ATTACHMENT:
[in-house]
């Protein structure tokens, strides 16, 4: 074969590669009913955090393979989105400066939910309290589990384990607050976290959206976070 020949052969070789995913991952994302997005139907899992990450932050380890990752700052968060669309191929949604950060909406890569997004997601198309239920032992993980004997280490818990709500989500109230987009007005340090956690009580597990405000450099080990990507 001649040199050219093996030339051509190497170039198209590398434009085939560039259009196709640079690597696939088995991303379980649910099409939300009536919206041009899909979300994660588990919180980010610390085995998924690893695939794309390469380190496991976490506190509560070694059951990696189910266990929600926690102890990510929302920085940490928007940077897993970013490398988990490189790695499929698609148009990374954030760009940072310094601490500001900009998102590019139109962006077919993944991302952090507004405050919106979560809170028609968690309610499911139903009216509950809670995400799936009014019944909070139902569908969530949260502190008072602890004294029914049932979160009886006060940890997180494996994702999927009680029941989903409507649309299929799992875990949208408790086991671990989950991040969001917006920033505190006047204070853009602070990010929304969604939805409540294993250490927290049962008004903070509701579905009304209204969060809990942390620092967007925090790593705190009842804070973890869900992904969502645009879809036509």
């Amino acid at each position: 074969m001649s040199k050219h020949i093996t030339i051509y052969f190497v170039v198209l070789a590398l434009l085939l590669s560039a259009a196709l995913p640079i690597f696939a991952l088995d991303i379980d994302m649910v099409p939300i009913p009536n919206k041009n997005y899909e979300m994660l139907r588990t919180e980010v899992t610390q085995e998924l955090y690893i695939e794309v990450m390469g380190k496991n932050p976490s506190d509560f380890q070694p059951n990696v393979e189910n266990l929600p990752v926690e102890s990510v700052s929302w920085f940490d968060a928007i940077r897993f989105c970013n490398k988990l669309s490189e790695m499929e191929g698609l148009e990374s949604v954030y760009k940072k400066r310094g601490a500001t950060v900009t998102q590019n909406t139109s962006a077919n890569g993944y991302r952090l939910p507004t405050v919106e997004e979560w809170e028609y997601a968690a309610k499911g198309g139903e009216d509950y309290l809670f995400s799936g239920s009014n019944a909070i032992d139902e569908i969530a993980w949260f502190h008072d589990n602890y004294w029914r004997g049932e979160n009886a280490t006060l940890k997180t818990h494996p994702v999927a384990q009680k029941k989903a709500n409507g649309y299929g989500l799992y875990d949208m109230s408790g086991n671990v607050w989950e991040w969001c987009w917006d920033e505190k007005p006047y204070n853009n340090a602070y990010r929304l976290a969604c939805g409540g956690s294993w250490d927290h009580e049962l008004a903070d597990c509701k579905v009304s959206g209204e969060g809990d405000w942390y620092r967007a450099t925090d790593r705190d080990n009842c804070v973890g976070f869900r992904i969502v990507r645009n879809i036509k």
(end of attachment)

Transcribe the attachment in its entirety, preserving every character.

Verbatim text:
[in-house]
């Protein structure tokens, strides 16, 4: 074969590669009913955090393979989105400066939910309290589990384990607050976290959206976070 020949052969070789995913991952994302997005139907899992990450932050380890990752700052968060669309191929949604950060909406890569997004997601198309239920032992993980004997280490818990709500989500109230987009007005340090956690009580597990405000450099080990990507 001649040199050219093996030339051509190497170039198209590398434009085939560039259009196709640079690597696939088995991303379980649910099409939300009536919206041009899909979300994660588990919180980010610390085995998924690893695939794309390469380190496991976490506190509560070694059951990696189910266990929600926690102890990510929302920085940490928007940077897993970013490398988990490189790695499929698609148009990374954030760009940072310094601490500001900009998102590019139109962006077919993944991302952090507004405050919106979560809170028609968690309610499911139903009216509950809670995400799936009014019944909070139902569908969530949260502190008072602890004294029914049932979160009886006060940890997180494996994702999927009680029941989903409507649309299929799992875990949208408790086991671990989950991040969001917006920033505190006047204070853009602070990010929304969604939805409540294993250490927290049962008004903070509701579905009304209204969060809990942390620092967007925090790593705190009842804070973890869900992904969502645009879809036509």
């Amino acid at each position: 074969m001649s040199k050219h020949i093996t030339i051509y052969f190497v170039v198209l070789a590398l434009l085939l590669s560039a259009a196709l995913p640079i690597f696939a991952l088995d991303i379980d994302m649910v099409p939300i009913p009536n919206k041009n997005y899909e979300m994660l139907r588990t919180e980010v899992t610390q085995e998924l955090y690893i695939e794309v990450m390469g380190k496991n932050p976490s506190d509560f380890q070694p059951n990696v393979e189910n266990l929600p990752v926690e102890s990510v700052s929302w920085f940490d968060a928007i940077r897993f989105c970013n490398k988990l669309s490189e790695m499929e191929g698609l148009e990374s949604v954030y760009k940072k400066r310094g601490a500001t950060v900009t998102q590019n909406t139109s962006a077919n890569g993944y991302r952090l939910p507004t405050v919106e997004e979560w809170e028609y997601a968690a309610k499911g198309g139903e009216d509950y309290l809670f995400s799936g239920s009014n019944a909070i032992d139902e569908i969530a993980w949260f502190h008072d589990n602890y004294w029914r004997g049932e979160n009886a280490t006060l940890k997180t818990h494996p994702v999927a384990q009680k029941k989903a709500n409507g649309y299929g989500l799992y875990d949208m109230s408790g086991n671990v607050w989950e991040w969001c987009w917006d920033e505190k007005p006047y204070n853009n340090a602070y990010r929304l976290a969604c939805g409540g956690s294993w250490d927290h009580e049962l008004a903070d597990c509701k579905v009304s959206g209204e969060g809990d405000w942390y620092r967007a450099t925090d790593r705190d080990n009842c804070v973890g976070f869900r992904i969502v990507r645009n879809i036509k």